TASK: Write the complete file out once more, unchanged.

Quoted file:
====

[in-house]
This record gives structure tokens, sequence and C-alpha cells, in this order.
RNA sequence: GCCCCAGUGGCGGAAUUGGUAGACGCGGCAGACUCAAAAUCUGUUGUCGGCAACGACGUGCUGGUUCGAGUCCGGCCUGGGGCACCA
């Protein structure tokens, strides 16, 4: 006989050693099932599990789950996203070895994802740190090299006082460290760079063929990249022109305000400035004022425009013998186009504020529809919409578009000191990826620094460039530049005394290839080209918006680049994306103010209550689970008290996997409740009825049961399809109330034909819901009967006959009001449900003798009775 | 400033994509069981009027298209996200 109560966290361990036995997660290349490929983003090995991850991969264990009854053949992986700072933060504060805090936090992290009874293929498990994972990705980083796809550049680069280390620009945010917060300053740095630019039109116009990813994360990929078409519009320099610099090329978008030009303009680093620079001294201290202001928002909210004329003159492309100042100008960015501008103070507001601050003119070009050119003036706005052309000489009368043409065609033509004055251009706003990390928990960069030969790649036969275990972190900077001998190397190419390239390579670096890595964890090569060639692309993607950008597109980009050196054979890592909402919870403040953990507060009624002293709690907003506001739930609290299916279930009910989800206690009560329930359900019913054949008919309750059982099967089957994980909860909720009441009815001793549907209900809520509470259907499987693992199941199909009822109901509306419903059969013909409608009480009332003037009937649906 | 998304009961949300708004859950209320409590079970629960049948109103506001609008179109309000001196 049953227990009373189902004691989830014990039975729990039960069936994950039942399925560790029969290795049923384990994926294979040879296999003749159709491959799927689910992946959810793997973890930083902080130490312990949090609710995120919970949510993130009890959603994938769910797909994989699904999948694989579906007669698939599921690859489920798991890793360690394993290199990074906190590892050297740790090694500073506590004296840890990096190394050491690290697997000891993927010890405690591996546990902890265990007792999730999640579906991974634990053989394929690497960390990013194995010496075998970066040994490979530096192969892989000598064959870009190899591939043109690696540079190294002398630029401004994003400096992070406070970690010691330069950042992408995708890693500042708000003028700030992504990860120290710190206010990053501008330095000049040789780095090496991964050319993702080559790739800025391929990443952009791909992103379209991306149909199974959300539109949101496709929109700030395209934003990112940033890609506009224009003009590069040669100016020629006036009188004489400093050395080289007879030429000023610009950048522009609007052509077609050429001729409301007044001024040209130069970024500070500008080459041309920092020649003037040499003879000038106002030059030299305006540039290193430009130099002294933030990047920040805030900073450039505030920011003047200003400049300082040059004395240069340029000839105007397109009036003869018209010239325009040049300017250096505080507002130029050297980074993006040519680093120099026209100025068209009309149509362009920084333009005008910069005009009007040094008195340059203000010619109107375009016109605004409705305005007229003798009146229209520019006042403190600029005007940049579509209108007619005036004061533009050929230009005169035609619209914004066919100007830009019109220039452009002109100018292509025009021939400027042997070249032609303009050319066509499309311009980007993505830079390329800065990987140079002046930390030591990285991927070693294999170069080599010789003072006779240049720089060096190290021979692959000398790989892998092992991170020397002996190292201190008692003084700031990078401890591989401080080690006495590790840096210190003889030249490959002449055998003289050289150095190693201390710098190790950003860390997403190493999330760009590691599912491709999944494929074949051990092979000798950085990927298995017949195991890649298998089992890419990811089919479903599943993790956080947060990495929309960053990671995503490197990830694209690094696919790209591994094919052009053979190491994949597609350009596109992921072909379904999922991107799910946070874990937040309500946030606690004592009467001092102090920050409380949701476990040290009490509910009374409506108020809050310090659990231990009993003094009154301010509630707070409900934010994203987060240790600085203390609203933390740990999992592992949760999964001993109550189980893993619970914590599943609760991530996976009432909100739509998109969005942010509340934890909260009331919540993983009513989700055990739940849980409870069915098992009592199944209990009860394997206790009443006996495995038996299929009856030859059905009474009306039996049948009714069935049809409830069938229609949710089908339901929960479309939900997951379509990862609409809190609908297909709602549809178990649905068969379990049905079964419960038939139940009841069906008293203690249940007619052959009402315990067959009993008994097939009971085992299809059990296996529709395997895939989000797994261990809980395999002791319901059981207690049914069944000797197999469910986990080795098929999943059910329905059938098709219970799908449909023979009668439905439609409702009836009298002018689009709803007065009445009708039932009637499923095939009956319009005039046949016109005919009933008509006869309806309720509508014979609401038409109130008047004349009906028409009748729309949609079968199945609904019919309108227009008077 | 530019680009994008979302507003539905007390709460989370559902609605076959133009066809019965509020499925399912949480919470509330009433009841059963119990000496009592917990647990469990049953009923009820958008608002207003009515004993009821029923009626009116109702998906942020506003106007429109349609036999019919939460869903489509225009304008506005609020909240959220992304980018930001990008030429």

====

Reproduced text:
[in-house]
This record gives structure tokens, sequence and C-alpha cells, in this order.
RNA sequence: GCCCCAGUGGCGGAAUUGGUAGACGCGGCAGACUCAAAAUCUGUUGUCGGCAACGACGUGCUGGUUCGAGUCCGGCCUGGGGCACCA
């Protein structure tokens, strides 16, 4: 006989050693099932599990789950996203070895994802740190090299006082460290760079063929990249022109305000400035004022425009013998186009504020529809919409578009000191990826620094460039530049005394290839080209918006680049994306103010209550689970008290996997409740009825049961399809109330034909819901009967006959009001449900003798009775 | 400033994509069981009027298209996200 109560966290361990036995997660290349490929983003090995991850991969264990009854053949992986700072933060504060805090936090992290009874293929498990994972990705980083796809550049680069280390620009945010917060300053740095630019039109116009990813994360990929078409519009320099610099090329978008030009303009680093620079001294201290202001928002909210004329003159492309100042100008960015501008103070507001601050003119070009050119003036706005052309000489009368043409065609033509004055251009706003990390928990960069030969790649036969275990972190900077001998190397190419390239390579670096890595964890090569060639692309993607950008597109980009050196054979890592909402919870403040953990507060009624002293709690907003506001739930609290299916279930009910989800206690009560329930359900019913054949008919309750059982099967089957994980909860909720009441009815001793549907209900809520509470259907499987693992199941199909009822109901509306419903059969013909409608009480009332003037009937649906 | 998304009961949300708004859950209320409590079970629960049948109103506001609008179109309000001196 049953227990009373189902004691989830014990039975729990039960069936994950039942399925560790029969290795049923384990994926294979040879296999003749159709491959799927689910992946959810793997973890930083902080130490312990949090609710995120919970949510993130009890959603994938769910797909994989699904999948694989579906007669698939599921690859489920798991890793360690394993290199990074906190590892050297740790090694500073506590004296840890990096190394050491690290697997000891993927010890405690591996546990902890265990007792999730999640579906991974634990053989394929690497960390990013194995010496075998970066040994490979530096192969892989000598064959870009190899591939043109690696540079190294002398630029401004994003400096992070406070970690010691330069950042992408995708890693500042708000003028700030992504990860120290710190206010990053501008330095000049040789780095090496991964050319993702080559790739800025391929990443952009791909992103379209991306149909199974959300539109949101496709929109700030395209934003990112940033890609506009224009003009590069040669100016020629006036009188004489400093050395080289007879030429000023610009950048522009609007052509077609050429001729409301007044001024040209130069970024500070500008080459041309920092020649003037040499003879000038106002030059030299305006540039290193430009130099002294933030990047920040805030900073450039505030920011003047200003400049300082040059004395240069340029000839105007397109009036003869018209010239325009040049300017250096505080507002130029050297980074993006040519680093120099026209100025068209009309149509362009920084333009005008910069005009009007040094008195340059203000010619109107375009016109605004409705305005007229003798009146229209520019006042403190600029005007940049579509209108007619005036004061533009050929230009005169035609619209914004066919100007830009019109220039452009002109100018292509025009021939400027042997070249032609303009050319066509499309311009980007993505830079390329800065990987140079002046930390030591990285991927070693294999170069080599010789003072006779240049720089060096190290021979692959000398790989892998092992991170020397002996190292201190008692003084700031990078401890591989401080080690006495590790840096210190003889030249490959002449055998003289050289150095190693201390710098190790950003860390997403190493999330760009590691599912491709999944494929074949051990092979000798950085990927298995017949195991890649298998089992890419990811089919479903599943993790956080947060990495929309960053990671995503490197990830694209690094696919790209591994094919052009053979190491994949597609350009596109992921072909379904999922991107799910946070874990937040309500946030606690004592009467001092102090920050409380949701476990040290009490509910009374409506108020809050310090659990231990009993003094009154301010509630707070409900934010994203987060240790600085203390609203933390740990999992592992949760999964001993109550189980893993619970914590599943609760991530996976009432909100739509998109969005942010509340934890909260009331919540993983009513989700055990739940849980409870069915098992009592199944209990009860394997206790009443006996495995038996299929009856030859059905009474009306039996049948009714069935049809409830069938229609949710089908339901929960479309939900997951379509990862609409809190609908297909709602549809178990649905068969379990049905079964419960038939139940009841069906008293203690249940007619052959009402315990067959009993008994097939009971085992299809059990296996529709395997895939989000797994261990809980395999002791319901059981207690049914069944000797197999469910986990080795098929999943059910329905059938098709219970799908449909023979009668439905439609409702009836009298002018689009709803007065009445009708039932009637499923095939009956319009005039046949016109005919009933008509006869309806309720509508014979609401038409109130008047004349009906028409009748729309949609079968199945609904019919309108227009008077 | 530019680009994008979302507003539905007390709460989370559902609605076959133009066809019965509020499925399912949480919470509330009433009841059963119990000496009592917990647990469990049953009923009820958008608002207003009515004993009821029923009626009116109702998906942020506003106007429109349609036999019919939460869903489509225009304008506005609020909240959220992304980018930001990008030429």